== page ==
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Video: Working longer in retirement

Kristin Arnold

Intro: For the past 25 years, the number of people ages 65-69 in the workforce has gone up a whopping 74 percent. If that trend keeps climbing you might be asking yourself if you'll ever get to retire. Well, there's no doubt the retirement landscape has changed, but it's still a viable option if you prepare yourself for the new realities.

Reality number one is that you must be more self-reliant and take more personal responsibility for your retirement. That means saving earlier and saving more.

Take SOT: Greg McBride, Senior Financial Analyst

"The game has changed. The burden is increasingly on us as individuals to save for our own retirement, so aim to save 15% of your income specifically for retirement. And the sooner you get to that threshold, the better."

Continue VO:
Another reality is to have a back-up plan. Chances are you'll need more money in retirement than you realize ... so just participating in a 401(k) still might not be enough. Supplementing your retirement with a Roth IRA can boost your retirement savings, while providing flexibility to withdrawal money tax-free in retirement ... since you already paid the tax when you made the contribution in your working years.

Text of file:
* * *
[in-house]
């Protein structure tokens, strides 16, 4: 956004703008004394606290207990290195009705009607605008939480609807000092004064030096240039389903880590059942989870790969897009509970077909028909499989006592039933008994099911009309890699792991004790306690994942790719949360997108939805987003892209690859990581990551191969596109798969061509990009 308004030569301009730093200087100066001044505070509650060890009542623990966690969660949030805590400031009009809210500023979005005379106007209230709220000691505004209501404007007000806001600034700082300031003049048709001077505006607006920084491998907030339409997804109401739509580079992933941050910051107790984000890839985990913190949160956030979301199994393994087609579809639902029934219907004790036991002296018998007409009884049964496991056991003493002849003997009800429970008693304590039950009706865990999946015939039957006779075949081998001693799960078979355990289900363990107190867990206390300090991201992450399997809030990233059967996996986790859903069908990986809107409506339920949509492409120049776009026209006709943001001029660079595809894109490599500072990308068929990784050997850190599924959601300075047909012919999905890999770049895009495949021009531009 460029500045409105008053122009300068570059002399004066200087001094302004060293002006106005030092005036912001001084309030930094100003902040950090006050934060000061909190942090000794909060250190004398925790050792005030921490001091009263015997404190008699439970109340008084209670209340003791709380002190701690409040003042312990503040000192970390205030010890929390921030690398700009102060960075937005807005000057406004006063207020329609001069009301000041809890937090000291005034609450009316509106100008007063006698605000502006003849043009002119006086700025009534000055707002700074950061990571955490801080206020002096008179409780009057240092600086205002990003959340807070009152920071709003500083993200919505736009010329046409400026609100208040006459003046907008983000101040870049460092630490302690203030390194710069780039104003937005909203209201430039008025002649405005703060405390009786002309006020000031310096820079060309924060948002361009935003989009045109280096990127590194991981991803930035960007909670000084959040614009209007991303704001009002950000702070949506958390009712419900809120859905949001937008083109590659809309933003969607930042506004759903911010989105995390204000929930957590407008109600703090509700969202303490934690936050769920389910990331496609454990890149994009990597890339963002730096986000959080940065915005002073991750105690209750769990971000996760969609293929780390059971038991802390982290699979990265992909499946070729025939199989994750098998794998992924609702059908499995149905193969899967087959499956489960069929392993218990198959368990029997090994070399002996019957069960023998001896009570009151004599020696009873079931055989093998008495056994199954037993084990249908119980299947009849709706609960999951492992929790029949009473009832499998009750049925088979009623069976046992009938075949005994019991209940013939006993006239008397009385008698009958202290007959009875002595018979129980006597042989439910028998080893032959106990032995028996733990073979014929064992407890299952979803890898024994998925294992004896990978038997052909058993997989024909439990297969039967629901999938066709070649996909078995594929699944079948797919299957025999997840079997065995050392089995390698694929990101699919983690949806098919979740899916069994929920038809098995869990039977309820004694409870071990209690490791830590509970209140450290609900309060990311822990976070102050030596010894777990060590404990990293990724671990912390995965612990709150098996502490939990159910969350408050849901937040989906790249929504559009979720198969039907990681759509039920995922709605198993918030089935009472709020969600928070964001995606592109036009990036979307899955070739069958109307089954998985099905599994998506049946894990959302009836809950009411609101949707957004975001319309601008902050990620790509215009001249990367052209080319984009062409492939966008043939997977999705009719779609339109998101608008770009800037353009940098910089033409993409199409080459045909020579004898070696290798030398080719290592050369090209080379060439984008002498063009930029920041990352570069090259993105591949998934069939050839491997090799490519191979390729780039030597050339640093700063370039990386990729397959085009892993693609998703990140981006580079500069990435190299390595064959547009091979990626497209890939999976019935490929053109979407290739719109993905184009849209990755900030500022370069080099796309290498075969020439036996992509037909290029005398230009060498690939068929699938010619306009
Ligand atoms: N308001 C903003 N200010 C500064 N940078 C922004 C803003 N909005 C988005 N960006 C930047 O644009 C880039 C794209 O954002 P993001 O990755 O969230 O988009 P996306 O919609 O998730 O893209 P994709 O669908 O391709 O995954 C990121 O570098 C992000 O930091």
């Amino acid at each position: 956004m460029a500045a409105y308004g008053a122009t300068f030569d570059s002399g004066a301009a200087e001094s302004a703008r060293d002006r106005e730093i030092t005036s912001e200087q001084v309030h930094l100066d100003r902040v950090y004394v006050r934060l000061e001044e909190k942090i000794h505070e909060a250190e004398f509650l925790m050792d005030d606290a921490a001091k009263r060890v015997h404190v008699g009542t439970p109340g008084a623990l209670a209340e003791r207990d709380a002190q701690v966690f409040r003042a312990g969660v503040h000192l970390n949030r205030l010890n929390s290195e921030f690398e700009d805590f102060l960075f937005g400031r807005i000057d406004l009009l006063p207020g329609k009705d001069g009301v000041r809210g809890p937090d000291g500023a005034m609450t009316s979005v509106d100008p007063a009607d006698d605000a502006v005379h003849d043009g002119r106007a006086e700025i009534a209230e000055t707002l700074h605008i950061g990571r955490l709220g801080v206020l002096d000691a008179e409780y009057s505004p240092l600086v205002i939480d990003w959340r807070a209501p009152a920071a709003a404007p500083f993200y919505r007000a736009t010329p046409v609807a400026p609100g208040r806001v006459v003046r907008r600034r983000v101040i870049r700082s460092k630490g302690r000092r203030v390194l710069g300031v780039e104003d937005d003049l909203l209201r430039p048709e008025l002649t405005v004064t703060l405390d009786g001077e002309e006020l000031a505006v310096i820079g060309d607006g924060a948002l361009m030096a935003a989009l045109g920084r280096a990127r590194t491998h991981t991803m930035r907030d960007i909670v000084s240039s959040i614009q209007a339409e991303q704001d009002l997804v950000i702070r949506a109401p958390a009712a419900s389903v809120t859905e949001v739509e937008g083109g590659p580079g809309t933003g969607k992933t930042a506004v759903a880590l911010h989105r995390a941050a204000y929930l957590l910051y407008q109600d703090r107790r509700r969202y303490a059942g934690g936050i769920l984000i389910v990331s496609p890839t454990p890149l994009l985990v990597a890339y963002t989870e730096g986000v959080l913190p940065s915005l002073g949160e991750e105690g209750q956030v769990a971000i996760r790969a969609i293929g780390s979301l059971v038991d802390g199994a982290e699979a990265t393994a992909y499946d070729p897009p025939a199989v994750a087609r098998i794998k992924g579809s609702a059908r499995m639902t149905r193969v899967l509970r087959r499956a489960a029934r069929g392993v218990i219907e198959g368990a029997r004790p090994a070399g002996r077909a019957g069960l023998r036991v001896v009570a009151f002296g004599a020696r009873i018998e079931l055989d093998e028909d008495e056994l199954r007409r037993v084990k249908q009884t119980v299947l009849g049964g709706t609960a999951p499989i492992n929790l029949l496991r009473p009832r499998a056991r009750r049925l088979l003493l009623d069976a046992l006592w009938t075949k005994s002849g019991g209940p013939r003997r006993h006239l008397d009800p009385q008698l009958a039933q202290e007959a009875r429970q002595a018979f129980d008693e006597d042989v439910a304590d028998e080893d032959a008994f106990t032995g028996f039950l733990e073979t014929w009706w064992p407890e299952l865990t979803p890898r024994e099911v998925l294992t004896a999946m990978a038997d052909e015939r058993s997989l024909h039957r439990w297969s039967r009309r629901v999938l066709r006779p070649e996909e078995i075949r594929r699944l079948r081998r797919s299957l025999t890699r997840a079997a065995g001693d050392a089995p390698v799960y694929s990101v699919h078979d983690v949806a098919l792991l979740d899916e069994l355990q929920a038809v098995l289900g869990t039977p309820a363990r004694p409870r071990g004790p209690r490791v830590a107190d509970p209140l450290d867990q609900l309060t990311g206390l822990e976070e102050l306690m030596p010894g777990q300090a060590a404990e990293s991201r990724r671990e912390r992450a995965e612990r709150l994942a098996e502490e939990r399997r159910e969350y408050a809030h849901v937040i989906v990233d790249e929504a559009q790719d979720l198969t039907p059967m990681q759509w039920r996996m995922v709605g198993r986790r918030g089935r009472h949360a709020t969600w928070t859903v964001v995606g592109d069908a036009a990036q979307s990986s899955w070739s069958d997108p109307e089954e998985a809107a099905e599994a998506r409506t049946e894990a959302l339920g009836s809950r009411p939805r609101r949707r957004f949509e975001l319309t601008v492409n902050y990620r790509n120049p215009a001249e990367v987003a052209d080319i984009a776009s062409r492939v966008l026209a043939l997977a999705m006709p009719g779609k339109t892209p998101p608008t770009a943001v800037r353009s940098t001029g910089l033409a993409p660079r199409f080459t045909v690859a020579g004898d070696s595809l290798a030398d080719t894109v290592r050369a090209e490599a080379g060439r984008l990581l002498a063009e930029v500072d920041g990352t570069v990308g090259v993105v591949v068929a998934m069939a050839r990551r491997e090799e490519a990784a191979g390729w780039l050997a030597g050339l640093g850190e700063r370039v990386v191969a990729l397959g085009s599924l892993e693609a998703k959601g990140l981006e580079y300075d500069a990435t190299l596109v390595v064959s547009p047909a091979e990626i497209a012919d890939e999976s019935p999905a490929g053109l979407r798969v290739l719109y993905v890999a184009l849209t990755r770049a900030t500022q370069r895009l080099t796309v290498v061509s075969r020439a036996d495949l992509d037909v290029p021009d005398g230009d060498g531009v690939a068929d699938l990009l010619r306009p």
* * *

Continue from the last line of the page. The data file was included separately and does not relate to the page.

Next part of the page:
Take SOT: "Anyone with earned income is eligible to contribute to an IRA. Even a stay-at-home spouse or someone without their own income can still contribute based upon household earnings."

Working longer may not only helps finances, but sharpness of mind, too. Postponing collection of Social Security from 62 to 70 can mean a 76 percent increase in benefits. Plus, studies by the American Economic Association have shown that staying in the labor force in your later years also helps with cognitive function of the brain ... use it or lose it!
Another jarring reality? Even those who diligently save face staggering health care costs. Medicare doesn't cover everything, in fact the average 65-year-old couple will spend 260,000 on out-of-pocket healthcare during their retirement years, according to Center for Retirement Research at Boston College.

Bottom line: Save more, save earlier and be prepared to work longer. To learn more about funding your retirement, just visit the retirement tab at Bankrate.com. I'm Kristin Arnold.

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